The maggid, the narration, in the Passover seder, often gets short shrift, for at least two reasons.
The first is that the format itself of the seder is otherwise unfamiliar to us. In our everyday lives we have few models for ceremonial meals, and none that is appropriate. We are all familiar with awards banquets and fund-raising dinners, but those are irrelevant and, for many of us, unwelcome models. The seder isn't anything like either of those.
The original model for the seder was the Graeco-Roman symposium. That was a protracted dinner of many courses that upper-class men would eat while lying on couches, the left arm supporting the head so that the right hand was free for eating. We see a vestige of that in the instruction to lean to the left during the seder.
Although the symposium was a feature of Greek and Roman culture, it wasn't considered off-limits to affluent Jews in the period in which the haggadah began to take its present form. By the time of the Mishnah, Jews, pagans, and early Christians were living side by side in some towns in Israel and sharing in Graeco-Roman culture. This was certainly the case in Tzippori (Sepphoris), where Rabbi Judah ha-Nasi, who led the compilation of the Mishnah, lived.
The element that defined the symposium wasn't the food--it was the philosophical discussion. We should understand the haggadah as an example of such a discussion, focusing on Passover. In other words, the haggadah text is not so much a liturgy (like the prayers prescribed for worship services) as a sample discussion. Because the rabbis knew that most of us weren't scholars, they provided questions and answers.
So: the first thing about the maggid that gives us a problem is that we don't recognize it for what it is. Many of us start out expecting it to be sort of like the liturgy for Rosh Hashanah or Yom Kippur, and it isn't.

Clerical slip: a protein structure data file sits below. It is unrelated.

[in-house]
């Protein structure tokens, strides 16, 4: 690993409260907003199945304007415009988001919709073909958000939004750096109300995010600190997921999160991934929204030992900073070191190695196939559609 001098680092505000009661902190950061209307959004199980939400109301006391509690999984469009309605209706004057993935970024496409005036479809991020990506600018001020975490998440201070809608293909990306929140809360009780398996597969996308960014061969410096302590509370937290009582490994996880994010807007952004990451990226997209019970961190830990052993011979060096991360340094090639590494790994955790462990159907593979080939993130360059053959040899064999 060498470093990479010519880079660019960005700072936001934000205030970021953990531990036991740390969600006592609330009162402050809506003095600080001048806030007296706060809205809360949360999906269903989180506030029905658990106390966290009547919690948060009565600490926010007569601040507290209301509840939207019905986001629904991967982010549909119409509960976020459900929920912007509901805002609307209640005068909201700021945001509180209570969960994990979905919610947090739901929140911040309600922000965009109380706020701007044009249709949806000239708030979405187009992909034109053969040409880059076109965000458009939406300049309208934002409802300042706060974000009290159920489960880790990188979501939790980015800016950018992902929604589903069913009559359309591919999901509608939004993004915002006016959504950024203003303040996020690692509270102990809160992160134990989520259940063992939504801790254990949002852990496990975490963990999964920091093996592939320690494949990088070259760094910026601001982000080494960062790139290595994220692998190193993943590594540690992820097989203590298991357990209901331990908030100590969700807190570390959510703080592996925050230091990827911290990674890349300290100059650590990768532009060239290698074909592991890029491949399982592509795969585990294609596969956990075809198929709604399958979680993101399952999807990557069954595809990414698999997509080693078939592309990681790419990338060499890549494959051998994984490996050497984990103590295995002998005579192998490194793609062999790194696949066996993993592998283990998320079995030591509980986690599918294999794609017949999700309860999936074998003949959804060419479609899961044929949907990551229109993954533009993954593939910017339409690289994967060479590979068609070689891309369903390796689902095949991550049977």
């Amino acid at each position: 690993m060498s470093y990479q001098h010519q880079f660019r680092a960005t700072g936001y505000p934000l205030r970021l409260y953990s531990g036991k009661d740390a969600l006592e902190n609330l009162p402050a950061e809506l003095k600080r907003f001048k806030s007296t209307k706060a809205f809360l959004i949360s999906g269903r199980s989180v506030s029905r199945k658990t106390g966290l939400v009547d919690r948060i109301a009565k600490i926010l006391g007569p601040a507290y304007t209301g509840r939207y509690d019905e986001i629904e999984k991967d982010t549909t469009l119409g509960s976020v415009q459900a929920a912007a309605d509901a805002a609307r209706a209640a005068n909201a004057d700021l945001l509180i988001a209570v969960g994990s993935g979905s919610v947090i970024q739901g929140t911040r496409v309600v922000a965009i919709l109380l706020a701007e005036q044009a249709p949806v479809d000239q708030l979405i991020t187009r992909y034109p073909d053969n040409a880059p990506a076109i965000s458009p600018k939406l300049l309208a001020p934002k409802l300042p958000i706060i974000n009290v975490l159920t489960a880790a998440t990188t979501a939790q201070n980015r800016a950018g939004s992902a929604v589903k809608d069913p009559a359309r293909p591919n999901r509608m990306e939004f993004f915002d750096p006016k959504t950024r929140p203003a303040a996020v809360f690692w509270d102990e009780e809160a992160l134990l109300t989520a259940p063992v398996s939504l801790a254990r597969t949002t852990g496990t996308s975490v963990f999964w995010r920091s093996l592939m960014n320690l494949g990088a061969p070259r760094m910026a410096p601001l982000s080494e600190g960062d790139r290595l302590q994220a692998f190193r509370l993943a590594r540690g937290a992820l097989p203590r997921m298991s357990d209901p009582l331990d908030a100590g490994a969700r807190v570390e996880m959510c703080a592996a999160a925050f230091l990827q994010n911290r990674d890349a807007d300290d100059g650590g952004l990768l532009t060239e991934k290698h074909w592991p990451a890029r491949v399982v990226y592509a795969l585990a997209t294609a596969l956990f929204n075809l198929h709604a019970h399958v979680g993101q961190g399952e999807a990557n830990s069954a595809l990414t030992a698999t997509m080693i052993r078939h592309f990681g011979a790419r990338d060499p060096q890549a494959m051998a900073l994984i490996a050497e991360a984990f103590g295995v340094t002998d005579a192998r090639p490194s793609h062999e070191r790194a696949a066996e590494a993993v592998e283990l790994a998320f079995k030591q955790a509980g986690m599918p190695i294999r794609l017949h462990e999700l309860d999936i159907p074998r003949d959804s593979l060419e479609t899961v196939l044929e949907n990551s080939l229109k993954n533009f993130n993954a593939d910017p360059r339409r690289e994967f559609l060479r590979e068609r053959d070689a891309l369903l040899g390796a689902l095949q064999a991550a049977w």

The second source of a problem is that the discussion itself isn't like a modern discussion. It's similar to the form of discussion in the Talmud, for which secular education isn't preparation. Talmudic discussion tends to shift without warning from one topic to another, and to veer off through association into new topics that are only tangentially related to the original one. Furthermore, it often embodies multiple, conflicting opinions, and it tends to quote proof texts (often only in part) all the time. In fact, typically the haggadah cites one proof text for a phrase in the maggid and, later, a second proof text for the interpretation of that statement. Both the Talmud and the haggadah are hard slogging if you were expecting something else.
In addition, some of the haggadah text isn't actually the discussion of the topic itself, but rather the discussion of what to discuss about the topic! And the actual telling of the story is the forest that we can't see because there are too many trees.
Modern haggadot deal with the inherent difficulty of the maggid by adding new readings--before, during, and after--that the editors hope will be more meaningful to contemporary Jews. Especially if we're concerned about the total length of the seder, these tend to be substitutes for, not additions to, the maggid. That is, we skip the parts of the maggid that are hard to understand or that don't pertain to the way we understand Passover.
I'm thinking more and more that the way to deal with the maggid isn't to skip it, but to change it. If we understand it to be a sample, not a fixed liturgy, we might choose to replace it with a free-form discussion. We could provide some questions to get started, but not the answers.
On the other hand, most of us aren't scholars, and all of us tend to get off the track. The discussion after the seder is the same in every family: reminiscences of past sedarim, of the family members at whose homes they were held, their recipes, how a zeyde led the seder, who else was there, and so forth. To reserve that discusssion for after the seder, we should probably provide a text for the maggid, but there's no reason that our interpretations can't be new.